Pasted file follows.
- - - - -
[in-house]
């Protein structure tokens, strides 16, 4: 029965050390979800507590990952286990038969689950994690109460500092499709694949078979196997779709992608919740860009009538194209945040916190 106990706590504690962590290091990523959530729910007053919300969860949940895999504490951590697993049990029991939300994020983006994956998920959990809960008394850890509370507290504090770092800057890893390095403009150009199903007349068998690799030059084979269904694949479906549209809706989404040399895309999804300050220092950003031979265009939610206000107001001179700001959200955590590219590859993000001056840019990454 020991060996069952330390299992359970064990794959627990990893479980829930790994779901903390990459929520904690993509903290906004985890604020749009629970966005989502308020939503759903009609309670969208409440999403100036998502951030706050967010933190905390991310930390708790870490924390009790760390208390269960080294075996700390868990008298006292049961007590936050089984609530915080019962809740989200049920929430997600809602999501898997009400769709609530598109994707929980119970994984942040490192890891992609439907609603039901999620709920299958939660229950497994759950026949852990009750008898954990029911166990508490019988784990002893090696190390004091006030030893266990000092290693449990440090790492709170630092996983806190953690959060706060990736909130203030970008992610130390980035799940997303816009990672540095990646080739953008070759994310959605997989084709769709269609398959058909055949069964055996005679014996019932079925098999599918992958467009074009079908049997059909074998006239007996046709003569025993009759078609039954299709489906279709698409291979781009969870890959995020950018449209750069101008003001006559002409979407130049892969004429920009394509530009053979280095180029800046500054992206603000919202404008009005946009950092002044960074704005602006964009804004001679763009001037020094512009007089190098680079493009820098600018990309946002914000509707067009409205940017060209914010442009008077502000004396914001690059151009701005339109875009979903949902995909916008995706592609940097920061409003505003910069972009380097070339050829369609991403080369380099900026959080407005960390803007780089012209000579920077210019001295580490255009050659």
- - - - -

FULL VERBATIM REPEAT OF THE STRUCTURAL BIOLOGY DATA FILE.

[in-house]
């Protein structure tokens, strides 16, 4: 029965050390979800507590990952286990038969689950994690109460500092499709694949078979196997779709992608919740860009009538194209945040916190 106990706590504690962590290091990523959530729910007053919300969860949940895999504490951590697993049990029991939300994020983006994956998920959990809960008394850890509370507290504090770092800057890893390095403009150009199903007349068998690799030059084979269904694949479906549209809706989404040399895309999804300050220092950003031979265009939610206000107001001179700001959200955590590219590859993000001056840019990454 020991060996069952330390299992359970064990794959627990990893479980829930790994779901903390990459929520904690993509903290906004985890604020749009629970966005989502308020939503759903009609309670969208409440999403100036998502951030706050967010933190905390991310930390708790870490924390009790760390208390269960080294075996700390868990008298006292049961007590936050089984609530915080019962809740989200049920929430997600809602999501898997009400769709609530598109994707929980119970994984942040490192890891992609439907609603039901999620709920299958939660229950497994759950026949852990009750008898954990029911166990508490019988784990002893090696190390004091006030030893266990000092290693449990440090790492709170630092996983806190953690959060706060990736909130203030970008992610130390980035799940997303816009990672540095990646080739953008070759994310959605997989084709769709269609398959058909055949069964055996005679014996019932079925098999599918992958467009074009079908049997059909074998006239007996046709003569025993009759078609039954299709489906279709698409291979781009969870890959995020950018449209750069101008003001006559002409979407130049892969004429920009394509530009053979280095180029800046500054992206603000919202404008009005946009950092002044960074704005602006964009804004001679763009001037020094512009007089190098680079493009820098600018990309946002914000509707067009409205940017060209914010442009008077502000004396914001690059151009701005339109875009979903949902995909916008995706592609940097920061409003505003910069972009380097070339050829369609991403080369380099900026959080407005960390803007780089012209000579920077210019001295580490255009050659």